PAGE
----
Edward & Mrs. Simpson

From Wikipedia, the free encyclopedia
Jump to: navigation, search
Edward & Mrs. Simpson
Edward & Mrs. Simpson.jpg
Written by
Directed by Waris Hussein
Theme music composer Ron Grainer
Country of origin United Kingdom
Original language(s) English
Producer(s) Andrew Brown
Original network ITV
Original release 6 November – 20 December 1978

Edward & Mrs. Simpson is a seven-part British television series that dramatises the events leading to the 1936 abdication of King Edward VIII, who gave up his throne to marry the twice-divorced American Wallis Simpson.

The series, made by Thames Television for ITV, was originally broadcast in 1978. Edward Fox played Edward, and Cynthia Harris portrayed Mrs. Simpson. The series was scripted by Simon Raven, based on Fox's maternal aunt Frances Donaldson's biography of the King, Edward VIII. It was produced by Andrew Brown, overseen by Head of Drama Thames Television Verity Lambert and directed by Waris Hussein. The incidental music was by Ron Grainer.

The series won the 1980 Emmy award for Outstanding Limited Series, and BAFTA Awards in 1979 for Best Actor, Best Design, Best Costume Design, and Best Series or Serial. It has been released on DVD in Region 2 (UK) by Network, and in Region 1 (United States) by A&E.


  1. The Little Prince: Edward's life in the 1920s as Prince of Wales, his romances with Freda Dudley Ward and Lady Furness, his introduction to Mr. and Mrs. Ernest Simpson. There is a slight historical query as the first official meeting of Edward and Mrs Simpson took place at Burroughs Court near Melton Mowbray, Leicestershire, on Saturday 10 January 1931.[1] The episode suggests a short meeting took place at the London residence of Lady Furness in the Autumn of 1930 (which is not documented and therefore cannot be proved).
  2. Venus at the Prow: The romance between Edward and Mrs. Simpson develops.
  3. The New King: Edward succeeds to the throne upon the death of his father, King George V, in January, 1936, and asks Mrs. Simpson to marry him. Mr. Simpson agrees to a divorce. The King, Mrs. Simpson, and friends cruise the Mediterranean, an event widely reported by the press outside England.
  4. The Divorce: Edward convinces Mrs. Simpson to go forward with her divorce; she would then be free to marry him and be crowned Queen at the coronation scheduled for May, 1937. The King and the government pressure the British press to maintain silence about the King's romance, but news dribbles into Britain and gossip abounds. The New York Journal breaks the story "King will wed Wally".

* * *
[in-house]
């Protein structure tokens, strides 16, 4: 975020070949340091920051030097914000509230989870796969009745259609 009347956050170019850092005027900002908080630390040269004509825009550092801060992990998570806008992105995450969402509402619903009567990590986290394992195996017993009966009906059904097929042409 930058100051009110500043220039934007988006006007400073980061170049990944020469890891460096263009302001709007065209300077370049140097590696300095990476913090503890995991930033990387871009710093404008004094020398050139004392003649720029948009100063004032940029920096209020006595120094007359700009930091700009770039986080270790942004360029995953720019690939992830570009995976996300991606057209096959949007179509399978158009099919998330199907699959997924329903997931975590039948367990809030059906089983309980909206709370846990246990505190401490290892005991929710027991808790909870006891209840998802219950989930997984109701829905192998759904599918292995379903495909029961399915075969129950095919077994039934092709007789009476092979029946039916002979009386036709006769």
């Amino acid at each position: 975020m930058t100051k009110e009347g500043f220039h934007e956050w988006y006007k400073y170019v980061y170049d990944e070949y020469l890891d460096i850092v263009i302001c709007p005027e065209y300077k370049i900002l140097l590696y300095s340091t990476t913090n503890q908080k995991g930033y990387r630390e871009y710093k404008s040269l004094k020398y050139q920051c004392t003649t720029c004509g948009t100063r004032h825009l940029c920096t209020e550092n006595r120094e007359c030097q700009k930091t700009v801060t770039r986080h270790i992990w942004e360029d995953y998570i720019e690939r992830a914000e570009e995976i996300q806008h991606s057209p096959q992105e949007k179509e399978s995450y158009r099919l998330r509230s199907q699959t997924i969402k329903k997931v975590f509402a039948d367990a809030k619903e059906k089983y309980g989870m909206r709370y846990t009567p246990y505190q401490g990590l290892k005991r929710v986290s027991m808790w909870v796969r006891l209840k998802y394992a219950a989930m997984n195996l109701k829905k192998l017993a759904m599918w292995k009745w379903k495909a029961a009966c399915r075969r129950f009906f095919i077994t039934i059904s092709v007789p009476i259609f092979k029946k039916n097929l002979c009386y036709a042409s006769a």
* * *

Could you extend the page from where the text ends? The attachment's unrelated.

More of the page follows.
5. The Decision: Edward is warned that British press silence about his 'friendship' with Mrs. Simpson is about to be broken. The King tells the royal family and the Prime Minister that he intends to marry Wallis Simpson, and will abdicate if he cannot do so as King.
  6. Proposals: Attempts are made to resolve the problem without Edward's abdicating, including a proposal put forth by the King for a morganatic marriage with Wallis Simpson. The British and Commonwealth governments oppose the marriage in any form.
  7. The Abdication: The final days of Edward as King. The signing of the Abdication on 10 December 1936 at Fort Belvedere. The radio broadcast to the nation on 11 December 1936 from the Augusta Tower, Windsor Castle. Edward's exile sailing on HMS Fury from Portsmouth. The marriage of Edward and Mrs Simpson on 3 June 1937.[2]


In 1978, RK Records released an official soundtrack album (UK cat No: RKLP 5003). It had 12 tracks, some composed or arranged by Ron Grainer and all played by his orchestra.[3] The album is considered rare by collectors; and unique in featuring so many 1930s hits in full stereo sound for the first time.[4] The track listing was as follows:

Side one
  1. "I've Danced With A Man"
  2. "The Very Thought Of You"
  3. "A Room With A View"
  4. "If I Had You"
  5. "Of Cabbages And Kings"
  6. "Bring Down The Curtain"
Side two
  1. "One More Dance"
  2. "Dance Little Lady"
  3. "Tango"
  4. "When Love Grows Cold"
  5. "Rumours In The Wind"